If Twitter can get more people tweeting about brands’ ads, then maybe brands will count those free tweets’ audiences as extra impressions and consider the social network’s ads more cost-effective. It’s a big “if.” But considering how Twitter’s ad business is hurting, it can’t hurt to try.
Earlier this year Twitter introduced its conversational ad format that brands could use to prompt someone to send a tweet carrying a branded hashtag and photo or video for their own followers to see. It’s a clever ploy. And as of Thursday Twitter is extending it to all advertisers around the world and adding an incentive for people willing to become unpaid megaphones for marketers.
Now brands can add an Instant Unlock card to their conversational ads that teases people with content like a movie trailer or Q&A video that they can only access once they send whatever tweet the brand wants them to send.
It seems pretty clear why brands would be interested in these ads: they’re a way to gain extra impressions for free. And if someone echoes a brand’s message to their followers, that potentially carries more social currency than a retweet of the brand’s original tweet.
It’s even more clear why Twitter would be interested in selling these ads: they might satiate the advertisers complaining its ads are too expensive. Twitter is coming off two straight quarters of lower-than-expected demand from advertisers, and one of the reasons advertisers aren’t lining up around the block to buy its ads appears to be the same reason mainstream masses of people haven’t historically been lining up to buy a Tesla. Like people eyeing Tesla’s Model S, advertisers have had a hard time looking past the price tag of Twitter’s ads, which come at a premium, and “this has proven to be a headwind in growing Twitter’s share of overall social budgets,” Twitter said last week in a letter to shareholders.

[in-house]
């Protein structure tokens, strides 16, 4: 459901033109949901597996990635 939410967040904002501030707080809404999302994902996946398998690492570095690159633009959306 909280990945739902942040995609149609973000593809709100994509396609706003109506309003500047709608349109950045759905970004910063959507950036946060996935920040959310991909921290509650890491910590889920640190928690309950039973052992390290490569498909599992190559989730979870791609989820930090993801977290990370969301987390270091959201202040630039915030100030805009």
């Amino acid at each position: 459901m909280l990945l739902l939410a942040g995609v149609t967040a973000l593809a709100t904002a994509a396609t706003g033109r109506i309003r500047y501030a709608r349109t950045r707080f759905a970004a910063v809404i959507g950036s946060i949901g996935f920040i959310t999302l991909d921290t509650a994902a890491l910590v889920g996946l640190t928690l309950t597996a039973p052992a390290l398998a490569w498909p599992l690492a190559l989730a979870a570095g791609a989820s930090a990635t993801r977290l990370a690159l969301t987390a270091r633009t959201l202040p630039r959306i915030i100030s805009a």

So Twitter has been trying to roll out its versions of Tesla’s middle-class-friendly Model 3. Its autoplay video ads have led to a 64% year-over-year decline in the average price brands pay each time someone engages with one of their ads. And its conversational ads could lower brands’ costs even further if they factor in the extra impressions these ads can elicit.
Brands that have tested the conversational ads, on average, have received 34 free impressions for every 100 impressions they paid for, according to Twitter. So if you’re a brand paying Twitter $3.00 for every thousand people who see your ad, you could wind up getting $4.02 worth of impressions.
But it’s not that simple. Twitter doesn’t sell ads by impressions. So either a brand has to do its own math to work out the value of those extra impressions by reconciling it with whatever it is paying Twitter for — like video views, link clicks or retweets and replies — or it has to guesstimate how many of those actions the extra impressions generated based off how many actions the ad averaged per paid impression. And that’s probably not the only complication.
If a conversational ad campaign is pushing photo content, then the advertiser is paying for each social engagement, including retweets of the tweets people shared from the original ad (i.e. the tweets that would have counted as free impressions if not for the retweets). But if they’re pushing video views, then they’ll only be charged for the initial ad view and the extra impressions and subsequent views will be free of charge. This was already the case when Twitter first announced conversational ads earlier this year.
If what a brand ultimately cares about are impressions and how much they cost at the end of the day and engagements are gravy, then Twitter is going to give them a better way of gauging them. Now Twitter will show advertisers who use its Brand Hub analytics tool the number of people who tweet using the advertised hashtag, how many extra impressions the campaign received from those tweets and a selection of the most influential tweets. And U.S. advertisers with access to Twitter’s TrueVoice score will be able to see how these conversational ads affect their share of conversation on Twitter about brands.
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Author: Tim Peterson